The children were inside watching a movie as Jeff and Victor cleaned up. Dinner had been hamburgers, grilled by Riley himself. Once the kitchen and the dining room table were cleared, the two men retreated outside as Los Angeles sank into the ocean on the television.
“You ever see that movie?” Stuart asked.
“It's retarded, right?”
“But you don't realize it until after the movie is over. It's a great trick. It's how Dan Brown has a career, because Christ only knows the guy can't write a paragraph to save his ass, but the motherfucker can pace within an inch of his life. Everything takes place with a ticking clock, hurry-hurry-hurry, and you get so pulled into the urgency that you don't think about how ridiculous it is. Same thing with the movie. I don't do that a lot, but when you need your reader to buy something that's a bit iffy, toss it in a place where they don't have time to think about it.
“And don't break that illusion, ever ever. If there's one thing I hate in movies and books, is breaking the illusion. In books especially. Take a dig at George Bush if you must, but have a character do it, in character. As soon as I know that the writer is talking directly to me, his reader, taking a stand on whatever, it jogs me out of the experience. To say nothing of the fact that it won't age well.”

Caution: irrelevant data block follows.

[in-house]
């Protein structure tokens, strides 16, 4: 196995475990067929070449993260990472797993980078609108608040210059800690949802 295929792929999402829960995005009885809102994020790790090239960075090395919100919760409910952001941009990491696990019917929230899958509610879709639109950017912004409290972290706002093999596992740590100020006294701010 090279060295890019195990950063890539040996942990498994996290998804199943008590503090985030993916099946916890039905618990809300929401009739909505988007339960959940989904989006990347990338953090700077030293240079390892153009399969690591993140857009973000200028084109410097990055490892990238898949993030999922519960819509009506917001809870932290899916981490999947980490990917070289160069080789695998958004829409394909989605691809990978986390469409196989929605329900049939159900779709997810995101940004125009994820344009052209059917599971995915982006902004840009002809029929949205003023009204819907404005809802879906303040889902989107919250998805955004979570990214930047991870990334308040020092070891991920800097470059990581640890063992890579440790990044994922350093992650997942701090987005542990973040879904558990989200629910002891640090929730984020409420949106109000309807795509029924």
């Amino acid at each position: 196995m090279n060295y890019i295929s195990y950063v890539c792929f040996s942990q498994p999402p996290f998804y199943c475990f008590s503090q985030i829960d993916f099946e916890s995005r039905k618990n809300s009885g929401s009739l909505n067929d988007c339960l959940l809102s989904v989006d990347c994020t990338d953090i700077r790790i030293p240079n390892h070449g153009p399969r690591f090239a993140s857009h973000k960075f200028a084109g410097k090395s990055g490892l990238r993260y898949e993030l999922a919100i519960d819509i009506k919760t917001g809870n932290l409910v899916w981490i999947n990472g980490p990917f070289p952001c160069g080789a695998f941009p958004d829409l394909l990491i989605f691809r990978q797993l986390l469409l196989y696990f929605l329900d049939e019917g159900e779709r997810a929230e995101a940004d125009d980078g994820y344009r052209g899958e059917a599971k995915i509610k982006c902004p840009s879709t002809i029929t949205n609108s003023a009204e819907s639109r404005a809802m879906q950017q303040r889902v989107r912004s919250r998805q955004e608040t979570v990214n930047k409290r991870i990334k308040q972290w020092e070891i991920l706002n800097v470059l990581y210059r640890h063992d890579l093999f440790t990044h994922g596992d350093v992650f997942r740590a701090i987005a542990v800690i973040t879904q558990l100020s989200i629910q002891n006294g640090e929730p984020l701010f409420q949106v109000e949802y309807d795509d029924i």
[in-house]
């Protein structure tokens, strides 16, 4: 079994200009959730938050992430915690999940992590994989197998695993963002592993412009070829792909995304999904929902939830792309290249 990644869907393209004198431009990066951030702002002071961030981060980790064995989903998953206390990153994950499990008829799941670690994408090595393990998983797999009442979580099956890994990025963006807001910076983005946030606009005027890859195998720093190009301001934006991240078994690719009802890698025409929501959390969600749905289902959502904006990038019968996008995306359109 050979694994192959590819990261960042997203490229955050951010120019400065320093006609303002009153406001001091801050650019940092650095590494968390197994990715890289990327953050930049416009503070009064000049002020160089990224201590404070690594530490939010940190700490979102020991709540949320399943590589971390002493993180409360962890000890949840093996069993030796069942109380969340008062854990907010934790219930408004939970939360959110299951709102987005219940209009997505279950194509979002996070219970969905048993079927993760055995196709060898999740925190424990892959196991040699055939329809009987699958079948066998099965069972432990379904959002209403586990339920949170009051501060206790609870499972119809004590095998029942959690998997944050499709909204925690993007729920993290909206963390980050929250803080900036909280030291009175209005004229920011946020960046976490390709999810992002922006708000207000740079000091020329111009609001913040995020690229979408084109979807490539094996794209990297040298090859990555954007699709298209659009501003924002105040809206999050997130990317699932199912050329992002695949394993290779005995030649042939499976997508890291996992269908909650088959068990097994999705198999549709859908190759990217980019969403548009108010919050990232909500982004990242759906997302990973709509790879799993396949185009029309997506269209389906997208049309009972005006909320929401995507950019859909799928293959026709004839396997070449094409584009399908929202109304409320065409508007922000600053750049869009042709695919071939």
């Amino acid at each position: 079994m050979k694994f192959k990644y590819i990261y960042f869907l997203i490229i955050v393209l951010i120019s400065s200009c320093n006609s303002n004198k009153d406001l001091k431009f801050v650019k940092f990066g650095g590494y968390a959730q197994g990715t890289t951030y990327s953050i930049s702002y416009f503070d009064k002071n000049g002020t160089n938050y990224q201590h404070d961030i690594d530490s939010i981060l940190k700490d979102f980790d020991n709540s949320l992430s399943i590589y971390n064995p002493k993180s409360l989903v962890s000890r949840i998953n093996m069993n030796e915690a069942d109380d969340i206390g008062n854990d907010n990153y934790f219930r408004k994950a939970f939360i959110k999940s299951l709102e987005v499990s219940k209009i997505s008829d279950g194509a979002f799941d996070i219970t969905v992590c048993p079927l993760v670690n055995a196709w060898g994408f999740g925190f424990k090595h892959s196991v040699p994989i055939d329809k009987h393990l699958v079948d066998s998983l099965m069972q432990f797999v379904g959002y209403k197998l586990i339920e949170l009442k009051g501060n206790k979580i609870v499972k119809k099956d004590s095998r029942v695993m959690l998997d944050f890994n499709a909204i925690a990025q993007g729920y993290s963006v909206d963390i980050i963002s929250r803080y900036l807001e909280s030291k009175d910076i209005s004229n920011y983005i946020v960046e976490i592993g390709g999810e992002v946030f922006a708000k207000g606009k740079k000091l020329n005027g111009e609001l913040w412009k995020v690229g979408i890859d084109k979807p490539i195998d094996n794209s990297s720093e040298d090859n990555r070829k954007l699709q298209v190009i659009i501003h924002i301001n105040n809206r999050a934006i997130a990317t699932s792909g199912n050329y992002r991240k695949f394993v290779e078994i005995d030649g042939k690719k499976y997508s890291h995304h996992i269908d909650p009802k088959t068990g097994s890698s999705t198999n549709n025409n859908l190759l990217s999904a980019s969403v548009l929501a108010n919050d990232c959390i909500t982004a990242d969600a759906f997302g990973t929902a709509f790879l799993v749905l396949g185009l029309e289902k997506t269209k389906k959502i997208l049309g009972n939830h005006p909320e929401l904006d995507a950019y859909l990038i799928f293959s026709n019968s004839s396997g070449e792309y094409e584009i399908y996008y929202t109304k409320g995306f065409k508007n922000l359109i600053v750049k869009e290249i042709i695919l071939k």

Stuart paused for a moment and then regarded Jeff. “What the fuck was I just talking about?”
Jeff laughed, “I'm not sure.”
“Yeah, me neither.” Stuart took a drink of a soda. He said he didn't drink around his kids. It occurred to Jeff that looking inside the recycling bin under the carport could ruin a lot of illusions for them. “What do you think of my kids?”
Jeff nodded, without saying anything.
“Yup, they sure are kids,” Stuart agreed.
“You ever put them in your books?”
“What do you think?”
“I think there really aren't kids in your books.”
“True. I try not to put real people in my books at all. It gives people an excuse to look into your books for deeper psychological meaning, am I talking about my cocaine problem or my abusive childhood as opposed to just telling a story? Once you get caught mining your real life for details, people start looking for them everywhere.”
Jeff consider this for a moment and then opened his mouth.
“Sorry,” Stuart interrupted him, “I should clarify that. Couple things: I totally lied, I mine stuff from real life all the time. However, I don't take things such as they are. Of course, I already told you I put Wally in a book, but it wasn't him as such, the guy didn't look like him or really act like him except for the fact that he was gay and a betraying coward.”